(by Eli Lake, NYSun.com) WASHINGTON – America, NATO, and Britain are all
supporting Turkish strikes and a brief incursion into northern Iraq to root out
positions alleged to belong to the Kurdistan Workers’ Party.

The support for the
Turkish strikes yesterday represents a shift for America and Europe, which have
cautioned the Turks against a serious military incursion. But tensions on the
border between northern Iraq and Turkey boiled over when the Kurdish separatist
group, known as the PKK, aired a video of Turkish soldiers it abducted in raids
earlier this week.

“Our understanding is that
Turkish forces carried out limited incursions into Iraqi territory in pursuit of
PKK targets,” a State Department spokesman, David Foley, said.

He added: “We support the
Turkish government in their defense of Turkey against terrorism. We urge
restraint against actions that would destabilize the region.”

Also yesterday, Secretary
of State Rice told the House Foreign Affairs Committee that she hoped a meeting
scheduled for today in Ankara between the Iraqis and the Turks would ease border
tensions. Meanwhile, Defense Secretary Gates said America and Turkey needed
better intelligence before committing to airstrikes in the Qandil mountains,
where the PKK leadership is believed to be hiding out.

American and Iraqi
military officials told The New York Sun that Turkey conducted the airstrikes
into Kurdish territory with American-made F–16 jets and that a small group of
commandos crossed over the border in the Qandils. The border there is not marked
well, and the incursion was no more than a few miles, an Iraqi official

Much is riding on today’s
meeting at Turkey’s capital. The Turks believe that the Kurdistan regional
government in northern Iraq knows the locations of senior PKK leaders and that
on occasion those leaders have even ventured into the regional capital of Irbil,
the director of the Turkish research program at the Washington Institute for
Near East Policy, Soner Cagaptay, said.

“I think the first thing
the Turks are looking for is that the PKK is not violating the Turkish-Iraqi
border; as long as the PKK is crossing the border and killing people, all this
rhetoric looks superficial,” Mr. Cagaptay said. “The elimination of the PKK’s
top leadership, that is what the Turkish government is looking for right

The Turkish foreign
minister, Ali Babacan, said yesterday that if Kurdish and Iraqi leaders were not
prepared to present a plan of action to eliminate the PKK in northern Iraq,
today’s meeting would fail.

President Talabani of
Iraq, who is also the head of the Patriotic Union of Kurdistan, denied reports
that Kurds in Iraq would hand over PKK leaders, insisting that even the Kurdish
leaders do not know their locations.

Nonetheless, Iraq made two
key concessions against the PKK, which America and Turkey have said is a
terrorist organization. Prime Minister al-Maliki announced that Iraq would close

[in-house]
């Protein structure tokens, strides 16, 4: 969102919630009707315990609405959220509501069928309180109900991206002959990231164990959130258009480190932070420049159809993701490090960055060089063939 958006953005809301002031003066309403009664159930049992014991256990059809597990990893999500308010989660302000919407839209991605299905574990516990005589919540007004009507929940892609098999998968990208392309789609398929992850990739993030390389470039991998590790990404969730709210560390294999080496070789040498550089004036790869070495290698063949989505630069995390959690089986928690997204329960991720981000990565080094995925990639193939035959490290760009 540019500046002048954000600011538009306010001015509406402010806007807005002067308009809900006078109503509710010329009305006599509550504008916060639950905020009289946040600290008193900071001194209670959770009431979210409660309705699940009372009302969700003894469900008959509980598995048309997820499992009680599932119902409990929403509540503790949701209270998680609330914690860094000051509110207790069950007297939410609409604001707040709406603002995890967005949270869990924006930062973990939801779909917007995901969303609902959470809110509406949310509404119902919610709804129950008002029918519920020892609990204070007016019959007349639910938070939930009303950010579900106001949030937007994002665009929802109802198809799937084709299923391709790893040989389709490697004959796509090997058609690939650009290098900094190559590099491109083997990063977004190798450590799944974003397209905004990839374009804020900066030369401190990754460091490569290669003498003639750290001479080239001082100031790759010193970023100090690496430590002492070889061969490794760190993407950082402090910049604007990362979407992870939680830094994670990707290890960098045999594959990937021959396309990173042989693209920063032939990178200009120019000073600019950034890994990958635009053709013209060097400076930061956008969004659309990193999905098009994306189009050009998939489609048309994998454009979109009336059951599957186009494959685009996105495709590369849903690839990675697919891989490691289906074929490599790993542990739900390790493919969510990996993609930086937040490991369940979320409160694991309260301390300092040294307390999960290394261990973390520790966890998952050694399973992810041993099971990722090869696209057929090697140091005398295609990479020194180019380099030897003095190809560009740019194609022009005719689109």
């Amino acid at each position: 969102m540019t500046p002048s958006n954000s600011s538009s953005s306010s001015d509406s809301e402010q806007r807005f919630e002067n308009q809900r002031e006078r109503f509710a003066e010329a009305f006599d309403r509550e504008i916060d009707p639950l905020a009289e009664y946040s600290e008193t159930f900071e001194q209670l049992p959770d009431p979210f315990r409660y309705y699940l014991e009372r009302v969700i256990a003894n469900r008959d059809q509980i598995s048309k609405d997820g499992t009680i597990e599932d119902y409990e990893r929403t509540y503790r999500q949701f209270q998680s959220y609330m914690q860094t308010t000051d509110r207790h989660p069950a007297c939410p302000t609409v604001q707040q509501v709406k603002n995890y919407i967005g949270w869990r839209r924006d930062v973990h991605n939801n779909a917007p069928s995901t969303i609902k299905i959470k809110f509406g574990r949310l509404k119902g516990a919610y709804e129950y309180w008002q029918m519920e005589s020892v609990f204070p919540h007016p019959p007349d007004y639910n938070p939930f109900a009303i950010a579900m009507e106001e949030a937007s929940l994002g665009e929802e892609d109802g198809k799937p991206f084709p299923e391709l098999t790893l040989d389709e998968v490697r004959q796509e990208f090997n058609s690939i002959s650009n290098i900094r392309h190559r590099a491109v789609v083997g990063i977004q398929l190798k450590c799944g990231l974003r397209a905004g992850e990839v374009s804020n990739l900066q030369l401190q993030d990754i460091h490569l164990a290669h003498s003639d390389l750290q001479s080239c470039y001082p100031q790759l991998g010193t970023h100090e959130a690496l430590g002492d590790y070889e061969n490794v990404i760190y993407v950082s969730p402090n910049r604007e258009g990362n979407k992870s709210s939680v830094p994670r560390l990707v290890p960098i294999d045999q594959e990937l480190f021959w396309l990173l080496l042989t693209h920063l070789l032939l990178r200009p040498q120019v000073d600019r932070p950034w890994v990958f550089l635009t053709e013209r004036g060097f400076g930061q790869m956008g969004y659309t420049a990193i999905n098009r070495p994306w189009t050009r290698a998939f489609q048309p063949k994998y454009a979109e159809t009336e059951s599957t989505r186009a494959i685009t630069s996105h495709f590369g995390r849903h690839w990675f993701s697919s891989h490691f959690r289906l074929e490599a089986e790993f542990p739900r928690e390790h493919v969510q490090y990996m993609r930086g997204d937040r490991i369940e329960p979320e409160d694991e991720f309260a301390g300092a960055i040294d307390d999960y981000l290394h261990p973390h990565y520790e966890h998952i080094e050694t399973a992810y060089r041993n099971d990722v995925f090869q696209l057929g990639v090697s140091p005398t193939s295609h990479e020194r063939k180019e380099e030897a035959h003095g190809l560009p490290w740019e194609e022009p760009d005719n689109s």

the PKK offices in the country. In addition, the president of the Kurdistan
regional government, Massoud Barzani, son of the most storied Kurdish leader of
the 20th century, Mustafa Barzani, called on Turkish Kurds to stop their armed

The author of “God and
Gold: Britain, America, and the Making of the Modern World,” Walter Russell
Mead, said he did not think the Turkish moves into northern Iraq would risk
setting a precedent for armed intervention from Iran or Syria. “As a pragmatic
matter, the fact that Turkey received a statement of support from NATO, if those
countries tried it, they would find themselves isolated,” Mr. Mead, a senior
fellow at the Council on Foreign Relations, said.

Still, he said the
developments posed their own risks. “The risk with any armed conflict is that it
can spread,” he said. “They may find the airstrikes don’t make the terror raids
stop, and they decide to go in by land and step up the airstrikes. The security
situation could deteriorate and could have a wider impact on the politics of
Iraq, where the Kurds play an important role.”

An American military
official who requested anonymity said he doubted that the tensions would flare
into a broader Turkish-Kurdish war. “The Turks, for their own domestic political
reasons and for their prestige, have to send a message: ‘You can’t just abduct
soldiers with impunity,'” the official said. “But at the same time, the reason
the PKK grabbed the people was to instigate a border incursion because it will
save them politically in Turkey. The Kurdish government in Iraq does not want
that, and neither do the Turks.”

Reprinted here
with permission from The New York Sun. Visit the website at

Click here for questions on
this article


1. a) What is the Kurdistan Workers’ Party?
b) How does the U.S. classify the Kurdistan Workers’ Party?

2. The US and Europe previously cautioned Turkey about sending their military into Iraq after the PKK. Why have they recently changed their position?

3. What reaction did an Iraqi official have to Turkish incursions into northern Iraq?

4. What outcome is the Turkish government looking for by going into Iraq? Be specific.

5. a) What other position does Iraqi President Talabani hold?
b) How has President Talabani reacted to the situation between Turkey and the PKK?

6. What concessions has the Iraqi government made to Turkey against the PKK?

7. Do you think that Turkey is justified in the actions it is taking against the PKK? Explain your answer.



Read about events leading up to Turkey’s incursion into northern Iraq here

Kurd map/washingtonpost.com staff


To gain a better understanding of who the Kurds are, and what role the PKK plays
among Kurds,here

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